Originalism and Precedent Revisited: Banzai as Bonsai

by John Holbo on February 12, 2011

Will Wilkinson has a post at The Economist, taking issue with Orrin Kerr, re: the Vinson decision.

Kerr:

The core problem, I think, is that Supreme Court doctrine has strayed far from the original meaning of the scope of federal power granted by the Constitution. Today’s constitutional doctrine permits a scope of federal power that is much broader than the original meaning of the Commerce Clause and Necessary and Proper clause would allow. When interpreting the scope of federal power, then, you need to decide what you will follow: The original meaning or case precedents. As I read Judge Vinson’s opinion, he mixes the two. Judge Vinson jumps back and forth between purporting to apply Supreme Court precedents and purporting to interpret the Commerce Clause and Necessary and Proper clause in light of its original meaning. Judge Vinson spends about half of the legal analysis on original meaning and about half of the legal analysis on precedent, and he seems to treat both as important.

Wilkinson:

I agree with Mr Kerr that the freshest, topmost layer of the body of constitutional interpretation built up over the ages by the myriad sages of the Supreme Court is at best tenuously connected with the meaning of the hallowed document ordinary Americans imagine to govern their republic. What I don’t understand is Mr Kerr’s objection to mixing respect for precedent and original meaning in rendering judgments about the “constitutionality” of legislation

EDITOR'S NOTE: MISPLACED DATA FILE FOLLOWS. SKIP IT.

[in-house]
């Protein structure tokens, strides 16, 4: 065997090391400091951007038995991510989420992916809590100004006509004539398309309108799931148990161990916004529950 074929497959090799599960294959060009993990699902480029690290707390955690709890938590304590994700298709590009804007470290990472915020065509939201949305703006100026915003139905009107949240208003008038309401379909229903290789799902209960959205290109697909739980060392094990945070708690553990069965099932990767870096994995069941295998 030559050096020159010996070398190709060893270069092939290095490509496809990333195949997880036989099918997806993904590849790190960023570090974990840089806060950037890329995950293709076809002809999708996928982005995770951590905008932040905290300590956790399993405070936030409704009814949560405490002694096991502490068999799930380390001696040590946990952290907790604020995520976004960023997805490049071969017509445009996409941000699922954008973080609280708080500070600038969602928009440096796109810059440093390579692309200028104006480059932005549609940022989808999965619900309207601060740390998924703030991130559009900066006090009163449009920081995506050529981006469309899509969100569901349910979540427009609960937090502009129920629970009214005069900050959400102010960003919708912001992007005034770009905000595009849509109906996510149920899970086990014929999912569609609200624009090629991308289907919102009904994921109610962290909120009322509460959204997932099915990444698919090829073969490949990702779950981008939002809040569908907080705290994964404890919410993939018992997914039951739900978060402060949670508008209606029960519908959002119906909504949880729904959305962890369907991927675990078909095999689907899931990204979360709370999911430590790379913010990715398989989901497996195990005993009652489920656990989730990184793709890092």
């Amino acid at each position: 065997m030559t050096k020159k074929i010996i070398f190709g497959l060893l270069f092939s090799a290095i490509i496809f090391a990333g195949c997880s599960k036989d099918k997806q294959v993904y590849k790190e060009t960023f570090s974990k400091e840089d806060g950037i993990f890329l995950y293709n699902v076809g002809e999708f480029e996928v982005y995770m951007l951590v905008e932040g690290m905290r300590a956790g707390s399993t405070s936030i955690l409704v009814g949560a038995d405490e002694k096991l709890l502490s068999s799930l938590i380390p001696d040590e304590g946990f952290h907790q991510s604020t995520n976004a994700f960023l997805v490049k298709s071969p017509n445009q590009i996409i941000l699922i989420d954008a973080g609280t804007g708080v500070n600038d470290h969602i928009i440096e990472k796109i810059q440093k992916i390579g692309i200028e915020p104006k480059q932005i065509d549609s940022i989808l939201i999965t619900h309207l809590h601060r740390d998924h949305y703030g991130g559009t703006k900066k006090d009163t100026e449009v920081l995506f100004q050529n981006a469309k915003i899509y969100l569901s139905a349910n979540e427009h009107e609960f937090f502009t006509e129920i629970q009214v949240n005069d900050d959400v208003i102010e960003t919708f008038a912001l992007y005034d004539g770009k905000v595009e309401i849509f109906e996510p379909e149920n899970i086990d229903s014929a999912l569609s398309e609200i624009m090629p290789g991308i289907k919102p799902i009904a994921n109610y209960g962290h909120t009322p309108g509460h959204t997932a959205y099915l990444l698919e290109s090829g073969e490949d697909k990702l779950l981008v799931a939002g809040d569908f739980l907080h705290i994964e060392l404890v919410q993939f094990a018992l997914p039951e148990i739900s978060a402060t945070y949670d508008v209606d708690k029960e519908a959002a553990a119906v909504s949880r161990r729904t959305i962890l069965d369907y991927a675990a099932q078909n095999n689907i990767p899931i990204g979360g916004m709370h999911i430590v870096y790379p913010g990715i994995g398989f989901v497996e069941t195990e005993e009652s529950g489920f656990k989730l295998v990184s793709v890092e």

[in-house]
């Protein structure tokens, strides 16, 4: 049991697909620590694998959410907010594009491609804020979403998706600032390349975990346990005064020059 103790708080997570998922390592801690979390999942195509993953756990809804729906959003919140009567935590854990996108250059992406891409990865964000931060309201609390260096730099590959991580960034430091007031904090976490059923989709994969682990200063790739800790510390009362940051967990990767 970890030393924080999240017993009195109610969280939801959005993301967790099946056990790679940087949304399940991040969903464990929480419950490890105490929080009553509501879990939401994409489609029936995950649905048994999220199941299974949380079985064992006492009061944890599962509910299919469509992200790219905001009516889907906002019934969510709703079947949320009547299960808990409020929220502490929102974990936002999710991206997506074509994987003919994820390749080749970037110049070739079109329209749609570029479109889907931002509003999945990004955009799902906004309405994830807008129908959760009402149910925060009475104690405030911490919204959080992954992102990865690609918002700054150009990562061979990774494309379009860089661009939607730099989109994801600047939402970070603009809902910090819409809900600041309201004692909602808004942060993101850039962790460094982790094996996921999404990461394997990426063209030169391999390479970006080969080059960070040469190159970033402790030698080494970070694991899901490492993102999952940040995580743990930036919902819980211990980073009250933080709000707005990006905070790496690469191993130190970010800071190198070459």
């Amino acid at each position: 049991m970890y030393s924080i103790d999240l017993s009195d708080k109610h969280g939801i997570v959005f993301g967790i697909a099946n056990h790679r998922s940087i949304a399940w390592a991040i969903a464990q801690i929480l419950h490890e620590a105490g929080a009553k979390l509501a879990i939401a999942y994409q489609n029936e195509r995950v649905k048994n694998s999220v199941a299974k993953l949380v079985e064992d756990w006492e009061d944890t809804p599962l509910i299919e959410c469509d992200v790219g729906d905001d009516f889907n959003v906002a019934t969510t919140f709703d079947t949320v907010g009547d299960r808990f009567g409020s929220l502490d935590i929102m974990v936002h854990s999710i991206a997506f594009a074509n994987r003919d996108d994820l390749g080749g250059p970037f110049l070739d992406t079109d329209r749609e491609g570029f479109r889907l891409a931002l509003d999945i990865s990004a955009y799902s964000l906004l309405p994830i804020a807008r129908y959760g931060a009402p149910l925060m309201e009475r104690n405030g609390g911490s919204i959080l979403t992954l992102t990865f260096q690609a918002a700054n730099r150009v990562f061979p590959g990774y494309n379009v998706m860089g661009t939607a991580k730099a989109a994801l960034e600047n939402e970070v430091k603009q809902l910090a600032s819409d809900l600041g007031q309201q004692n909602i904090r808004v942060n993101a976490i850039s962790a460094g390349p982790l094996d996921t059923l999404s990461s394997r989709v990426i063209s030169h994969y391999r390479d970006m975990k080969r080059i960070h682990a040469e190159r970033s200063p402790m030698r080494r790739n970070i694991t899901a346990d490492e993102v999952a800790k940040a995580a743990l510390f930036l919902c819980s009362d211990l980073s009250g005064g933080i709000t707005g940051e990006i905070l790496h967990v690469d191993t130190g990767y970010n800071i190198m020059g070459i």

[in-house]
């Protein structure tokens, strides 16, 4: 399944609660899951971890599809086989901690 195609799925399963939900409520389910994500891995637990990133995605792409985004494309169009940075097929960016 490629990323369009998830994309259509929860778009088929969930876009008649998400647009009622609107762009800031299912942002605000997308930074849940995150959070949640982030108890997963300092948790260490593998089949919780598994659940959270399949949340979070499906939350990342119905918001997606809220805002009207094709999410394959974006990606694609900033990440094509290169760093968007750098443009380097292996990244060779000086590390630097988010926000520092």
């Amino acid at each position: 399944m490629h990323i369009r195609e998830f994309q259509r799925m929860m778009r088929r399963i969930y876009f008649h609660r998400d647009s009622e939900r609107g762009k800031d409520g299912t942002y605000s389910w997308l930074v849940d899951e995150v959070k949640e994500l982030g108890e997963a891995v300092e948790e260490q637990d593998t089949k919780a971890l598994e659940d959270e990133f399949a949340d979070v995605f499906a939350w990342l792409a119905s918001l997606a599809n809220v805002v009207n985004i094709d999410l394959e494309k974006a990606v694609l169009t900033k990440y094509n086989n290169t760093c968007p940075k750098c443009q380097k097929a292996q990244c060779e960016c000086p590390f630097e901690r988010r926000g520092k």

This is a perfect illustration of what I was talking about in this post – and the rather invigorating thread that went with it. Originalism is incompatible with respect for precedent. Kerr is getting at this, but he isn’t as clear as he might be. If you just substitute ‘originalism’ in that first passage for ‘the original meaning’ it becomes clear. Wilkinson’s objection is met: obviously you can combine combine respect for original meaning with respect for precedent (that’s Will’s objection). But the philosophy that sees and advocates this practical possibility is the ‘living constitution’ view, nemesis of originalism. What you can’t do is combine originalism with respect for precedent, in coherent philosophical fashion. [click to continue…]

Can we feed the world? Will we?

by John Quiggin on February 12, 2011

I’m in Melbourne for the conference of the Australian Agricultural & Resource Economics Society (in fact, I’m currently President-elect of the Society[1]. There have been a couple of great papers on long-term food supply from Phil Pardey and Tom Hertel. So, this seems like a good idea to write down some thoughts about (what ought to be, at any rate) the central issue of agricultural economics – whether the global food system can produce enough food for the world and deliver it to those who need it.

[click to continue…]